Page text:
Test system for catalysts
In chemistry, a catalyst is a substance which increases the speed of a chemical reaction without the substance itself being used in the reaction. It does this by reducing the activation energy. By doing this, catalysts change the kinetics of chemical reactions without changing their thermodynamic properties. They speed up the forward and reverse reaction at the same rate so that the equilibrium of a reaction is not affected in any way.
The chemistry department at a German university designed a system for testing catalysts for chemical substance conversions.
The design of this test system is shown in the system drawing below:
Using flow meters, pressure controllers and pumps
EL-FLOW Mass Flow Controllers (MFCs) are used to mix a variety of gases (NH3, H2, CO2, N2, Ar, CO, etc.). In this system, they are fed into a reactor along with toluene, methanol and water. In that reactor, an EL-PRESS pressure controller (EPC) is then used to bring the catalyst to a constant pressure while the reactor is still being heated.
What is special about this application is that three mini CORI-FLOW Coriolis mass flow meters (LFMs) which control three (WADOSE) HPLC pumps are used for dosing and mixing the liquids. The mass flow meters with pumps and the gas flow controllers are controlled by means of a fieldbus (FLOW-BUS).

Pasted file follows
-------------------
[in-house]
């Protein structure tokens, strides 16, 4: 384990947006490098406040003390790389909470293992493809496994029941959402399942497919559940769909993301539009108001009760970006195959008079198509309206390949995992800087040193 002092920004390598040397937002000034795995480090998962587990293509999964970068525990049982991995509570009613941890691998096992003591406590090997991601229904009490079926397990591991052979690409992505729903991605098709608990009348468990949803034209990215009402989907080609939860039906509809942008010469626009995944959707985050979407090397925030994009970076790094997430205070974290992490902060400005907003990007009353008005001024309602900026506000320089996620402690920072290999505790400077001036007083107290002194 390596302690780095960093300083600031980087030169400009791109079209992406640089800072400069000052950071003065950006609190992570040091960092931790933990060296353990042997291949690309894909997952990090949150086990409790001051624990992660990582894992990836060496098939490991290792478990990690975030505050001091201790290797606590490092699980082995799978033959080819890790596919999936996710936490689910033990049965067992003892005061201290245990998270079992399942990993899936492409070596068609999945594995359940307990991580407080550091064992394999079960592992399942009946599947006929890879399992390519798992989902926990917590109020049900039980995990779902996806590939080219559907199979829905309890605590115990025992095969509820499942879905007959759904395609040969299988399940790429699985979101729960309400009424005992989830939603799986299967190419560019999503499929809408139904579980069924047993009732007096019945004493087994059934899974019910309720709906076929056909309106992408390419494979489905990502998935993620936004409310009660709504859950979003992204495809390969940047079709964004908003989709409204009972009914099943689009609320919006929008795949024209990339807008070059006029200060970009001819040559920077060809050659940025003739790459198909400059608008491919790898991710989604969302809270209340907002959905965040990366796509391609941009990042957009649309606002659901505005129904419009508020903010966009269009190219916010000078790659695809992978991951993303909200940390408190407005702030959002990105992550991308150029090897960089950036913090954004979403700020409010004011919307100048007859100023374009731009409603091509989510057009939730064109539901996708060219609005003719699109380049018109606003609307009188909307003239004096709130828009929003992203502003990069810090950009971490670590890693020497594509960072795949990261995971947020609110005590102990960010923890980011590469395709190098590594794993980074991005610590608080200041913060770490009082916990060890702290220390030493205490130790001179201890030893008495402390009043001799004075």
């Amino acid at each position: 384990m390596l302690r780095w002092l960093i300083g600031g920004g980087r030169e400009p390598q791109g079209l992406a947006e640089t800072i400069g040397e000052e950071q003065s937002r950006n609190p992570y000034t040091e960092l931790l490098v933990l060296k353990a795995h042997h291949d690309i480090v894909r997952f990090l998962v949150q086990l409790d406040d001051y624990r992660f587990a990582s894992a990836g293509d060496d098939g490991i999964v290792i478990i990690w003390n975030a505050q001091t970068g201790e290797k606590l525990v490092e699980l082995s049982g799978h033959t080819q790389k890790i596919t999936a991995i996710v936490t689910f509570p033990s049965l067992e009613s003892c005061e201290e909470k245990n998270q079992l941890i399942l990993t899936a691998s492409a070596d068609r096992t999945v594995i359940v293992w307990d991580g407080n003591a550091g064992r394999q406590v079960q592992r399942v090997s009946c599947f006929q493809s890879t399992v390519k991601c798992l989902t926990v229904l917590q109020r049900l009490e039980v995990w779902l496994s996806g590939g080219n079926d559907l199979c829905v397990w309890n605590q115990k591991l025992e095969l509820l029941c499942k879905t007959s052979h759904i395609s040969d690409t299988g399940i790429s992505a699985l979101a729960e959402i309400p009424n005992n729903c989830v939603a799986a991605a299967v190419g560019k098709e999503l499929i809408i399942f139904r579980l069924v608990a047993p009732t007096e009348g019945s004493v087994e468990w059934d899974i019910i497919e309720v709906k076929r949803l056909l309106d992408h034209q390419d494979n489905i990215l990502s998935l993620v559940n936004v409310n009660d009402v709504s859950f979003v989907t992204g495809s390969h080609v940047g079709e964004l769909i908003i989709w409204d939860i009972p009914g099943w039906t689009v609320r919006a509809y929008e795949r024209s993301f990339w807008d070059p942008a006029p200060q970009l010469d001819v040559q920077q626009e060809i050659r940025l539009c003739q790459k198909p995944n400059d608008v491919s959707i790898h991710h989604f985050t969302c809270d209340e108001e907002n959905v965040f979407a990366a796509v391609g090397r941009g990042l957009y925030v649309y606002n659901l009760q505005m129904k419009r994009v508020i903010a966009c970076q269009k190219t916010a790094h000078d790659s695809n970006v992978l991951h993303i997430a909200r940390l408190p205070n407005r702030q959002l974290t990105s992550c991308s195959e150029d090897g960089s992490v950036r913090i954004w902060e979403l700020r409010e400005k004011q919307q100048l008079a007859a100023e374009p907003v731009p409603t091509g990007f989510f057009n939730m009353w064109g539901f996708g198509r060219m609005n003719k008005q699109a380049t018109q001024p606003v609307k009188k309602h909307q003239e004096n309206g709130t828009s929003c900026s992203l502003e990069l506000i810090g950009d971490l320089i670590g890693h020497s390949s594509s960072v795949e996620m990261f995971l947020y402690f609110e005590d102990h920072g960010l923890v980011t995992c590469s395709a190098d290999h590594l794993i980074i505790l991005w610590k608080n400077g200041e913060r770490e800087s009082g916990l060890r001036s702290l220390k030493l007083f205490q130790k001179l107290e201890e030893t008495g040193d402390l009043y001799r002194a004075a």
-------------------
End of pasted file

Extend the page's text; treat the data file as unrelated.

The three mini CORI-FLOW devices are designed for a flow rate of 20 g/h and the setting ratio of the pump control system is 1:50 so that the smallest value that can be controlled is 0.4 g/h. The pumps are mounted on the side and controlled by means of the RS232 of the Coriolis liquid flow meters (see middle right picture).
The Coriolis liquid flow meters are mounted on the top of the system (see bottom right picture). The thermal gas flow controllers are mounted on the side and are controlled via FLOW-BUS, similar to the Coriolis devices (see the photo below).